5 Winter Travel Safety Tips

In the popular Christmas carol, the best way to reach grandmother’s house is to travel by sleigh “over the river and through the woods”, but these days, most people find their personal vehicles a far more reliable option. However, vehicles can also be far more dangerous than sleigh rides in this weather and since my 17 year old is driving now, I have been particularly on edge this winter living in the United States Northeast.

The holidays are the busiest travel time of the year, and according to the Bureau of Transportation Statistics, 91 percent of all long-distance travelers will rely on their personal vehicle to get them to grandmother’s house, or wherever they may be headed. Unfortunately, the winter season is also the most dangerous time of year for road conditions. Keep that in mind before you head over the river or through the woods this season, and make sure to apply these five winter driving tips from Michelin.

driving-in-snow

* Brake, don’t panic. In slippery road conditions, your wheels may lock and slide when you apply the brake. If this happens to you, don’t panic. Release your foot from the brake to slow the skid’s momentum and recover traction, then slowly apply the brake again.

* Outfit your vehicle with the right tires. If you frequently encounter snow or ice, and the temperature consistently approaches freezing (32F), you need the extra grip of winter tires, even if you have a four-wheel or all-wheel drive vehicle. Winter tires are designed to perform better in a wide range of winter conditions by improving your vehicle’s grip and shortening braking distances. Include switching to winter tires on your seasonal projects list to keep you safer on the road.

* Turn cautiously. In slippery conditions, turns present the greatest potential for an accident, so as you approach a turn, be sure to slow your speed and maintain that speed throughout the turn. Do not accelerate; a sudden change in speed could cause you to lose control. You should also avoid braking during a turn to reduce your skid risk. Brake in the straightaway before the turn and move through the turn at a slower, controlled speed.

* Love the lane you’re in. Changing lanes can increase your chances of a spin out. If the roads are icy or covered in slush, these conditions are apt to be worse on the shoulders and in less traveled lanes, so avoid them if you can. Find the lane that works best for you and stay there as long as possible.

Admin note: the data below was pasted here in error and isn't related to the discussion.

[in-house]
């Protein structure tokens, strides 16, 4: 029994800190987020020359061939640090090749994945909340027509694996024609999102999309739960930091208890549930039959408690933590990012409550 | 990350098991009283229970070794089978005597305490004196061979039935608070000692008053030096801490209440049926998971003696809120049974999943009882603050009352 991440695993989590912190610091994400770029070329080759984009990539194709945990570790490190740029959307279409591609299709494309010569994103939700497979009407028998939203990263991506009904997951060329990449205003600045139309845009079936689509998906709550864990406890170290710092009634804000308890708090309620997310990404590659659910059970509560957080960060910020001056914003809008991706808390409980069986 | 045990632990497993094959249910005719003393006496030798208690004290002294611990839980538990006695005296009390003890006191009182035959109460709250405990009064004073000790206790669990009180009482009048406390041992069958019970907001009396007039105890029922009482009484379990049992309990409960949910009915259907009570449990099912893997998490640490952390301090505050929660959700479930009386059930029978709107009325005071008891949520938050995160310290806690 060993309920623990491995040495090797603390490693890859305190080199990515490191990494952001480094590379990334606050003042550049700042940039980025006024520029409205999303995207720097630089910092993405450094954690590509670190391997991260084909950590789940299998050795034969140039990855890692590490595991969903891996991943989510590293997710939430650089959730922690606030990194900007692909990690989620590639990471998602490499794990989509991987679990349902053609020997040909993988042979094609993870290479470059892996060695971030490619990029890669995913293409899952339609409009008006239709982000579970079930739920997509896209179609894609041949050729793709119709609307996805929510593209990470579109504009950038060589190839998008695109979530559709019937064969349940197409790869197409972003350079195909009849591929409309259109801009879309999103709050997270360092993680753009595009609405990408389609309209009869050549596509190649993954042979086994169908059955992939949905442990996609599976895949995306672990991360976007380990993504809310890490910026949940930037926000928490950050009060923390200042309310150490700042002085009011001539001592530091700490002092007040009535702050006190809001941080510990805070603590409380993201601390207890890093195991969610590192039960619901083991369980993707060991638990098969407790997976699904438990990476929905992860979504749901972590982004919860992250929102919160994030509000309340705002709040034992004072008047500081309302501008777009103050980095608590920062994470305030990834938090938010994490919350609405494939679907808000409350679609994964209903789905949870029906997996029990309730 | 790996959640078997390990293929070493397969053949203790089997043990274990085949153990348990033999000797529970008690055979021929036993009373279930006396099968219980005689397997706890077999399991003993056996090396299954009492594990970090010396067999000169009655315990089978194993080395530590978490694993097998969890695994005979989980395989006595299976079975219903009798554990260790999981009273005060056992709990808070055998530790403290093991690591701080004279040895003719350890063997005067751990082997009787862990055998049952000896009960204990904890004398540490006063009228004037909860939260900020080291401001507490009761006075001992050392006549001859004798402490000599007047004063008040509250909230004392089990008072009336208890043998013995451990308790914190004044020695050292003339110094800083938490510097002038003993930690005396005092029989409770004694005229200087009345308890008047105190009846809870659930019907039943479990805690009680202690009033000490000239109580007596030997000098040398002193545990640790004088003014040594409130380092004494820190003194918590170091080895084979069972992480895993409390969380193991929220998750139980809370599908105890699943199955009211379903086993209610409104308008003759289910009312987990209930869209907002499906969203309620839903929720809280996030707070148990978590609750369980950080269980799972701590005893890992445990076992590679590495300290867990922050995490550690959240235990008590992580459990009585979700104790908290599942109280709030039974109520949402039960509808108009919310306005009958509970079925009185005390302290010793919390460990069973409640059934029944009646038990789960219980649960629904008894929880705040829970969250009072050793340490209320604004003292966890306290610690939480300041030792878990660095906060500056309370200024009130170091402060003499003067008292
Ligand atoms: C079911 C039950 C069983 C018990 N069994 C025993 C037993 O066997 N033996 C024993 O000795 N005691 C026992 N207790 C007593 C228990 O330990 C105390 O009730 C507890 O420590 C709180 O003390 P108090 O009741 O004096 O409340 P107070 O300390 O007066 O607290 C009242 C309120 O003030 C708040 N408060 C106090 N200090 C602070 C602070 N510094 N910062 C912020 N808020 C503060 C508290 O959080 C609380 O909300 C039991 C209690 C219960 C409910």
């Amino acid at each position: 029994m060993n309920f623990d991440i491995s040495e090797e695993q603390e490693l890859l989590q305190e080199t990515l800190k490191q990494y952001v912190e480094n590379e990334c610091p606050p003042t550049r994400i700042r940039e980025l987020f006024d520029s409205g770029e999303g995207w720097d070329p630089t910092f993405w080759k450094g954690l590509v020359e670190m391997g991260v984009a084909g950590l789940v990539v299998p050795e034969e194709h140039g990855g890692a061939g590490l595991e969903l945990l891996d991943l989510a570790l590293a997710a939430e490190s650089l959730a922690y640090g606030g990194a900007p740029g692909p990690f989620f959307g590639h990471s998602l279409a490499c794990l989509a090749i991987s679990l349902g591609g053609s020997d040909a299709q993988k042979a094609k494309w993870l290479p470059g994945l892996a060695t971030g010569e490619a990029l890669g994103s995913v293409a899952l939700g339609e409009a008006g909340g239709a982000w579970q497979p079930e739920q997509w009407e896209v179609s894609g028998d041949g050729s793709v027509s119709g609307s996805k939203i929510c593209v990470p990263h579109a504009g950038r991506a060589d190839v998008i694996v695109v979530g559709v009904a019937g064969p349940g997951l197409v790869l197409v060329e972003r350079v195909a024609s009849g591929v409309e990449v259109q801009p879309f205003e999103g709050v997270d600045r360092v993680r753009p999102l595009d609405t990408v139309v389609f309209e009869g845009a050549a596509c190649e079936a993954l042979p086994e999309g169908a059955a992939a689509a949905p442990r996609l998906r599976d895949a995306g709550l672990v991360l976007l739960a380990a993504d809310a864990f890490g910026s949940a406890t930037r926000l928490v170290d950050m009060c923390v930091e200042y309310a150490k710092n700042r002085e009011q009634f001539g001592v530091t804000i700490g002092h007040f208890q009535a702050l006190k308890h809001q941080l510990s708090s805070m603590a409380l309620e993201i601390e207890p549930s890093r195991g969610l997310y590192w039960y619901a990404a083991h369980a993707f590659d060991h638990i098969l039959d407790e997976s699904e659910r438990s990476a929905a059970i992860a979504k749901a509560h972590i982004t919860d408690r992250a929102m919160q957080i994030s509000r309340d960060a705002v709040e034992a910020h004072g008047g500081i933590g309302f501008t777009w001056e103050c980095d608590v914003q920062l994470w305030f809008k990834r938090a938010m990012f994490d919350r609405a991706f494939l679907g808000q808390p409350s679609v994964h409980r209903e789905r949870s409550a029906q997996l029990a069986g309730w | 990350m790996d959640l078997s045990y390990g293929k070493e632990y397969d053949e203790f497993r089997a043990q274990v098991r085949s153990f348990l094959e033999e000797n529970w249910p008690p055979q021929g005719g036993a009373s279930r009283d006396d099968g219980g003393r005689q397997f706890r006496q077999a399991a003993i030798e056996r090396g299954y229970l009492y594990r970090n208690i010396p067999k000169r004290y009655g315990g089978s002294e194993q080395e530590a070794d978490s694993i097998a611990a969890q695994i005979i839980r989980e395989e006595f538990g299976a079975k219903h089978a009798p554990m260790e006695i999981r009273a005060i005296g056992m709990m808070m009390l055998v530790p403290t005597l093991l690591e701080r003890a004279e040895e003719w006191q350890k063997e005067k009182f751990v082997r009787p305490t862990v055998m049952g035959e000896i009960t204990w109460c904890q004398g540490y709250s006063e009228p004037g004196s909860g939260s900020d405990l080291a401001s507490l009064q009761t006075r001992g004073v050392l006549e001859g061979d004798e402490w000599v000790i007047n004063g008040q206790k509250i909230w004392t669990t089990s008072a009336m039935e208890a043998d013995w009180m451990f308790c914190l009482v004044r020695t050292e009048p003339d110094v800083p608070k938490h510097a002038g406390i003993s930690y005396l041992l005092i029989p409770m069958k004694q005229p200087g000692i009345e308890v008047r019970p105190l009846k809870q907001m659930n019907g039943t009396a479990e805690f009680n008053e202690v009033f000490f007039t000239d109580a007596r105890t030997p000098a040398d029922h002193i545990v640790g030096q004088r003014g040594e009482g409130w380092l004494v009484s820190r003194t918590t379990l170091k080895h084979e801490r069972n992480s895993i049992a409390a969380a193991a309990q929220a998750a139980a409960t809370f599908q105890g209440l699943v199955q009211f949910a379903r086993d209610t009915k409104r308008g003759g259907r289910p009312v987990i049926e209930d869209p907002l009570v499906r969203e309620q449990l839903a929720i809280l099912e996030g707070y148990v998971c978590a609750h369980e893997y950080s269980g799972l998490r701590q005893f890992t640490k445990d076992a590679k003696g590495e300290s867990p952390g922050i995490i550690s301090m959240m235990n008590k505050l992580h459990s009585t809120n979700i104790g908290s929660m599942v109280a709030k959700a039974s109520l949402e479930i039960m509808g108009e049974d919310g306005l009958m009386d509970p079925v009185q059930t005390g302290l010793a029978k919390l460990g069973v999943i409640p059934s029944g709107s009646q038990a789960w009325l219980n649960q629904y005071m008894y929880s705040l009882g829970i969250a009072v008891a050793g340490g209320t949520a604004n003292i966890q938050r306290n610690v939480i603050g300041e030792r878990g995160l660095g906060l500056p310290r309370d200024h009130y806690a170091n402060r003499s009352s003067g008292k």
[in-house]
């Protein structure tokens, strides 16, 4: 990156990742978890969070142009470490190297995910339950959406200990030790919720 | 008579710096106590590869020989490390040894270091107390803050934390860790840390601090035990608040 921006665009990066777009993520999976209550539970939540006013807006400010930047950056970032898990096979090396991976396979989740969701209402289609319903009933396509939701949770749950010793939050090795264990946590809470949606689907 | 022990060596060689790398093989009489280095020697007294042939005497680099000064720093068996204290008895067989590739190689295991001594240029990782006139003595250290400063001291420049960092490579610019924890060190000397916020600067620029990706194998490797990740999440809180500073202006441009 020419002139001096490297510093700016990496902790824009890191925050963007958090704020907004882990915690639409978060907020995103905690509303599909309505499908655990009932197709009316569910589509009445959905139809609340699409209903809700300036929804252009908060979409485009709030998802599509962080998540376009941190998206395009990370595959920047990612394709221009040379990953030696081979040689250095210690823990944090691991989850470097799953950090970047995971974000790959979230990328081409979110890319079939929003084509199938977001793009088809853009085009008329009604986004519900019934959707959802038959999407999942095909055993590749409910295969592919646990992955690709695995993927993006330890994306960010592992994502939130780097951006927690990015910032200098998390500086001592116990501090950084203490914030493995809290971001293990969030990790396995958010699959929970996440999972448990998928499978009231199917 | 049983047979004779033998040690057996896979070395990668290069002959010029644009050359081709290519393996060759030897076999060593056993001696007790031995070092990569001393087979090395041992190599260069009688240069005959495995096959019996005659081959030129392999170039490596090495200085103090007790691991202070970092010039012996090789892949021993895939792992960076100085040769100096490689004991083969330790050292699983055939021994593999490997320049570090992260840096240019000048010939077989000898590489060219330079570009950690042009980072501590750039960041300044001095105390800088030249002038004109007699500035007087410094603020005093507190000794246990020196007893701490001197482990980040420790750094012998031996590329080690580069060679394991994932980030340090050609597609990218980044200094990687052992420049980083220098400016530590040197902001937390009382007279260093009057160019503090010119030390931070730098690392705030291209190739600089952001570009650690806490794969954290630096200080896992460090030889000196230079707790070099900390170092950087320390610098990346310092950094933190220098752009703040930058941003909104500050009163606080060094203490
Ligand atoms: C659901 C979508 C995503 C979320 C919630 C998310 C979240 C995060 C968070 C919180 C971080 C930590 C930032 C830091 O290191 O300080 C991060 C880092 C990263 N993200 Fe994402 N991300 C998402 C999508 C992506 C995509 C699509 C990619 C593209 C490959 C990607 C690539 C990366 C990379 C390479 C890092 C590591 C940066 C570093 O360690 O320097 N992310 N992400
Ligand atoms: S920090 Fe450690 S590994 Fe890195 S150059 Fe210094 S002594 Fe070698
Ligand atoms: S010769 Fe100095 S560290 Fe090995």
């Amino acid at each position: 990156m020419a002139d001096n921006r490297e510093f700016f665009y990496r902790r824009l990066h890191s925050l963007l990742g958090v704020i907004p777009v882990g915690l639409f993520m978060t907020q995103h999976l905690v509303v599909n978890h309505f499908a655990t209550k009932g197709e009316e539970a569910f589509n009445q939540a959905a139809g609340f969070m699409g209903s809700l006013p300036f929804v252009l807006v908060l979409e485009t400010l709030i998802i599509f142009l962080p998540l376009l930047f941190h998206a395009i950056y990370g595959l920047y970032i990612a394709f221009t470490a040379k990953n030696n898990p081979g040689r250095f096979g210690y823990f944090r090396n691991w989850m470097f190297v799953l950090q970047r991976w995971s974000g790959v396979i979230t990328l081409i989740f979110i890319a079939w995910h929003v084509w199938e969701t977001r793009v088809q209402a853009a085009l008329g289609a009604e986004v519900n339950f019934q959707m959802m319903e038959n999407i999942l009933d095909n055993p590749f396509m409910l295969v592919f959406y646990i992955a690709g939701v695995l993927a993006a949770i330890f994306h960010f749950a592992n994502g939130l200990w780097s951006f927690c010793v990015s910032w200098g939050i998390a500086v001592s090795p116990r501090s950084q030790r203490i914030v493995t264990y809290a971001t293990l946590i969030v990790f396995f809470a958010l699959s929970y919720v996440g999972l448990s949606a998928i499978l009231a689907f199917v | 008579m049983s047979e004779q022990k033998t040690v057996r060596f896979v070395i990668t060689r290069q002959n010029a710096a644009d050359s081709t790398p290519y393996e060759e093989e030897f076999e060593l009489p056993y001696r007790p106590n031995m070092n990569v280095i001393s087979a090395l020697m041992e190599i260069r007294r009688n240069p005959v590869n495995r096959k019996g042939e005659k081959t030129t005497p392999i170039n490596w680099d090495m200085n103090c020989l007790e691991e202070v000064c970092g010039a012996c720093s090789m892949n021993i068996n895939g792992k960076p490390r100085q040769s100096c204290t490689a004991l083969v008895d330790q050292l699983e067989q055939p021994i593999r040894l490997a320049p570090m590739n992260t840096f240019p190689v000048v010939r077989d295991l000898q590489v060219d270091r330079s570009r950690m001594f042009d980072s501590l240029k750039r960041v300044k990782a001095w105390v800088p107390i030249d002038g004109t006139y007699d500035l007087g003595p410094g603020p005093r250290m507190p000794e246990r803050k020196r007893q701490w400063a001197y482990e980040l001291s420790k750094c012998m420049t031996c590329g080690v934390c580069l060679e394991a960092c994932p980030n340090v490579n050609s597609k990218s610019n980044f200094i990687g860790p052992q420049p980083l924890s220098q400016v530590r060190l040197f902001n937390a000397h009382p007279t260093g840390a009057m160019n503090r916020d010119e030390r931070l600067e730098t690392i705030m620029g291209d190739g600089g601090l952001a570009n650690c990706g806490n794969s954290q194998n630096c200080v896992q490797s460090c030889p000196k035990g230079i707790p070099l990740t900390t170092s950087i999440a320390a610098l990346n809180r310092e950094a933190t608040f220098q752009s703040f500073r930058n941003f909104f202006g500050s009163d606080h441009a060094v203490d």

* Get defensive. You’ve long heard about the importance of defensive driving and this practice is invaluable during the winter months. Just as you are struggling with the road conditions, so are the drivers around you – particularly if they were not driving respective to the weather in the first place. So slow down, allow that car in front of you some extra room and don’t cut off any other motorists. The more you prepare for your own safety, the easier it will be for others to do the same.

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Celebrating the drive home

The drive home is an iconic holiday tradition for many Americans and to celebrate it this year, Michelin will once again sponsor the America’s Car Museum (ACM) and North American International Auto Show’s Drive Home. This year’s event, called the Heritage Run, starts on Dec. 27 in Boston and ends on Jan. 7 in Detroit. The 12-day, 10-state, 2,150-mile jaunt will be traveled by three iconic American cars from the ACM, the 1957 Chevrolet Nomad, the 1961 Chrysler 300G and the 1966 Ford Mustang all fitted with modern winter tires for added safety. You can learn more about the Drive Home and how to follow it yourself by visiting Americascarmuseum.org.

Winter Is Coming

I’m not talking about the Game of Thrones. This is more like the “game of getting home safely” and hopefully this game doesn’t put us up against cruel, maddening competitors on the road. Like I tell my son, “It’s not your driving I don’t trust, it’s the other drivers and the one we call Mother Nature.” So drive cautiously, carefully, and just simply enjoy the trip!

Do you travel for the holidays?

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